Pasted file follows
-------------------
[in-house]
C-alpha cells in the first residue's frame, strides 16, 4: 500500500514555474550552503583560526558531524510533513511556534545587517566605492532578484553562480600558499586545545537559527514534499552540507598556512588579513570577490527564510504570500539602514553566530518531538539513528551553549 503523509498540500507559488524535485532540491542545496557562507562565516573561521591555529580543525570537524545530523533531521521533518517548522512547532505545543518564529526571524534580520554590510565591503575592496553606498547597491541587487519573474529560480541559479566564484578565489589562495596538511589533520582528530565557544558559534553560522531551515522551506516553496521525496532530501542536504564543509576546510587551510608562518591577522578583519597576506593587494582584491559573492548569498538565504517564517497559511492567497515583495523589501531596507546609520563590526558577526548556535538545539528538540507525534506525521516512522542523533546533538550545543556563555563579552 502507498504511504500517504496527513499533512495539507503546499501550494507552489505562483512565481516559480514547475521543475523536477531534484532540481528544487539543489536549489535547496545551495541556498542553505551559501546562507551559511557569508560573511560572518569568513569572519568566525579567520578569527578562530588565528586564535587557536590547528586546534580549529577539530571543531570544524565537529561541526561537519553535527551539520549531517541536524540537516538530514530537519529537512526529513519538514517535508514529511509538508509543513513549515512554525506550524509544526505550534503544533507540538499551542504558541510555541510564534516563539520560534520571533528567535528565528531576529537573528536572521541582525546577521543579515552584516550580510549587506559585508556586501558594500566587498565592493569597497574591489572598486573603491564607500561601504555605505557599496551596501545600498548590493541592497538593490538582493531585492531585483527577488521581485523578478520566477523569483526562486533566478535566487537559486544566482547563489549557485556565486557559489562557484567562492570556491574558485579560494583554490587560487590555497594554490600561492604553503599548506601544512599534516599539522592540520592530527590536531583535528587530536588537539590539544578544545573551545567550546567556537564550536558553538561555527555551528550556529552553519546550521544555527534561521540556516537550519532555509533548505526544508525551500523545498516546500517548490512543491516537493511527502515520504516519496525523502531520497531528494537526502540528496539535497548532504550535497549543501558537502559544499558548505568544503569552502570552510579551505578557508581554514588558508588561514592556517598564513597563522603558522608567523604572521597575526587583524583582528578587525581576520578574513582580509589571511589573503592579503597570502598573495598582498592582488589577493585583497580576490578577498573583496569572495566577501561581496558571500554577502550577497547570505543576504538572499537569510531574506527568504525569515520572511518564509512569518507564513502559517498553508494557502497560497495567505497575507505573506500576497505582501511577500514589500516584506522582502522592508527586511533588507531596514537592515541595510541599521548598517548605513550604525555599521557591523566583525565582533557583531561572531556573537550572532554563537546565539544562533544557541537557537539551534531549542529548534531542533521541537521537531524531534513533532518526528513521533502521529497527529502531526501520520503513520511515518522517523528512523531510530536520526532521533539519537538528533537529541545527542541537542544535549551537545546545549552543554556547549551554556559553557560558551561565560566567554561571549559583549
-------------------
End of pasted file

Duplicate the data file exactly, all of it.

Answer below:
[in-house]
C-alpha cells in the first residue's frame, strides 16, 4: 500500500514555474550552503583560526558531524510533513511556534545587517566605492532578484553562480600558499586545545537559527514534499552540507598556512588579513570577490527564510504570500539602514553566530518531538539513528551553549 503523509498540500507559488524535485532540491542545496557562507562565516573561521591555529580543525570537524545530523533531521521533518517548522512547532505545543518564529526571524534580520554590510565591503575592496553606498547597491541587487519573474529560480541559479566564484578565489589562495596538511589533520582528530565557544558559534553560522531551515522551506516553496521525496532530501542536504564543509576546510587551510608562518591577522578583519597576506593587494582584491559573492548569498538565504517564517497559511492567497515583495523589501531596507546609520563590526558577526548556535538545539528538540507525534506525521516512522542523533546533538550545543556563555563579552 502507498504511504500517504496527513499533512495539507503546499501550494507552489505562483512565481516559480514547475521543475523536477531534484532540481528544487539543489536549489535547496545551495541556498542553505551559501546562507551559511557569508560573511560572518569568513569572519568566525579567520578569527578562530588565528586564535587557536590547528586546534580549529577539530571543531570544524565537529561541526561537519553535527551539520549531517541536524540537516538530514530537519529537512526529513519538514517535508514529511509538508509543513513549515512554525506550524509544526505550534503544533507540538499551542504558541510555541510564534516563539520560534520571533528567535528565528531576529537573528536572521541582525546577521543579515552584516550580510549587506559585508556586501558594500566587498565592493569597497574591489572598486573603491564607500561601504555605505557599496551596501545600498548590493541592497538593490538582493531585492531585483527577488521581485523578478520566477523569483526562486533566478535566487537559486544566482547563489549557485556565486557559489562557484567562492570556491574558485579560494583554490587560487590555497594554490600561492604553503599548506601544512599534516599539522592540520592530527590536531583535528587530536588537539590539544578544545573551545567550546567556537564550536558553538561555527555551528550556529552553519546550521544555527534561521540556516537550519532555509533548505526544508525551500523545498516546500517548490512543491516537493511527502515520504516519496525523502531520497531528494537526502540528496539535497548532504550535497549543501558537502559544499558548505568544503569552502570552510579551505578557508581554514588558508588561514592556517598564513597563522603558522608567523604572521597575526587583524583582528578587525581576520578574513582580509589571511589573503592579503597570502598573495598582498592582488589577493585583497580576490578577498573583496569572495566577501561581496558571500554577502550577497547570505543576504538572499537569510531574506527568504525569515520572511518564509512569518507564513502559517498553508494557502497560497495567505497575507505573506500576497505582501511577500514589500516584506522582502522592508527586511533588507531596514537592515541595510541599521548598517548605513550604525555599521557591523566583525565582533557583531561572531556573537550572532554563537546565539544562533544557541537557537539551534531549542529548534531542533521541537521537531524531534513533532518526528513521533502521529497527529502531526501520520503513520511515518522517523528512523531510530536520526532521533539519537538528533537529541545527542541537542544535549551537545546545549552543554556547549551554556559553557560558551561565560566567554561571549559583549